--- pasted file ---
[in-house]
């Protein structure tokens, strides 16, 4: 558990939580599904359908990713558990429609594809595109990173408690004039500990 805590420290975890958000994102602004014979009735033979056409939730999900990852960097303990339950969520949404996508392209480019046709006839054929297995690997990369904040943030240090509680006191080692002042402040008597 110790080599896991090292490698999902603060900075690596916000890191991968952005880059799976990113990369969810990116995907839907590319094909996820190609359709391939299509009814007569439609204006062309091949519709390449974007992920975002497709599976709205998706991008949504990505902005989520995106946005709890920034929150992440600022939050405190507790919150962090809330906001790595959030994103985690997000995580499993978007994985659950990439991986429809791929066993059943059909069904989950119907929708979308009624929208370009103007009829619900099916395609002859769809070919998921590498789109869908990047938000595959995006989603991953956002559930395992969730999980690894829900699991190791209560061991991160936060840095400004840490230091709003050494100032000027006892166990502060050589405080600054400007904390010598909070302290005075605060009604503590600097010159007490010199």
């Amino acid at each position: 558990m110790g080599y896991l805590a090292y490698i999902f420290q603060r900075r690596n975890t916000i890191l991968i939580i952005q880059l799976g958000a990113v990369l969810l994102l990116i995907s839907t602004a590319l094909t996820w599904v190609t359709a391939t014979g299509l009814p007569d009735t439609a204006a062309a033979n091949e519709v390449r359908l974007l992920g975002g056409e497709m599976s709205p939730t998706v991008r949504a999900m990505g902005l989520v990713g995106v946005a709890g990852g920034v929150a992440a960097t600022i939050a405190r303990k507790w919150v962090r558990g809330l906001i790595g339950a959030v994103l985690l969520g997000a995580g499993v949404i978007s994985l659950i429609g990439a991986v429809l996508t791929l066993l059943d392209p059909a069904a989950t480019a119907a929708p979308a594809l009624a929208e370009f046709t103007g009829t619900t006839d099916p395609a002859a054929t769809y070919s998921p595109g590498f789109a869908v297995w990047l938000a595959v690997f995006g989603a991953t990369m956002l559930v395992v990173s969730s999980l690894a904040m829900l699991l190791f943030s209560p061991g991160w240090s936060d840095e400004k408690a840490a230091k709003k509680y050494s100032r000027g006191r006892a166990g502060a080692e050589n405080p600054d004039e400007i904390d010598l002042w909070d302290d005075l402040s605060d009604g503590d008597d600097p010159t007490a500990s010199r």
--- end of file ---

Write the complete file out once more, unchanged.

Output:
[in-house]
């Protein structure tokens, strides 16, 4: 558990939580599904359908990713558990429609594809595109990173408690004039500990 805590420290975890958000994102602004014979009735033979056409939730999900990852960097303990339950969520949404996508392209480019046709006839054929297995690997990369904040943030240090509680006191080692002042402040008597 110790080599896991090292490698999902603060900075690596916000890191991968952005880059799976990113990369969810990116995907839907590319094909996820190609359709391939299509009814007569439609204006062309091949519709390449974007992920975002497709599976709205998706991008949504990505902005989520995106946005709890920034929150992440600022939050405190507790919150962090809330906001790595959030994103985690997000995580499993978007994985659950990439991986429809791929066993059943059909069904989950119907929708979308009624929208370009103007009829619900099916395609002859769809070919998921590498789109869908990047938000595959995006989603991953956002559930395992969730999980690894829900699991190791209560061991991160936060840095400004840490230091709003050494100032000027006892166990502060050589405080600054400007904390010598909070302290005075605060009604503590600097010159007490010199």
């Amino acid at each position: 558990m110790g080599y896991l805590a090292y490698i999902f420290q603060r900075r690596n975890t916000i890191l991968i939580i952005q880059l799976g958000a990113v990369l969810l994102l990116i995907s839907t602004a590319l094909t996820w599904v190609t359709a391939t014979g299509l009814p007569d009735t439609a204006a062309a033979n091949e519709v390449r359908l974007l992920g975002g056409e497709m599976s709205p939730t998706v991008r949504a999900m990505g902005l989520v990713g995106v946005a709890g990852g920034v929150a992440a960097t600022i939050a405190r303990k507790w919150v962090r558990g809330l906001i790595g339950a959030v994103l985690l969520g997000a995580g499993v949404i978007s994985l659950i429609g990439a991986v429809l996508t791929l066993l059943d392209p059909a069904a989950t480019a119907a929708p979308a594809l009624a929208e370009f046709t103007g009829t619900t006839d099916p395609a002859a054929t769809y070919s998921p595109g590498f789109a869908v297995w990047l938000a595959v690997f995006g989603a991953t990369m956002l559930v395992v990173s969730s999980l690894a904040m829900l699991l190791f943030s209560p061991g991160w240090s936060d840095e400004k408690a840490a230091k709003k509680y050494s100032r000027g006191r006892a166990g502060a080692e050589n405080p600054d004039e400007i904390d010598l002042w909070d302290d005075l402040s605060d009604g503590d008597d600097p010159t007490a500990s010199r």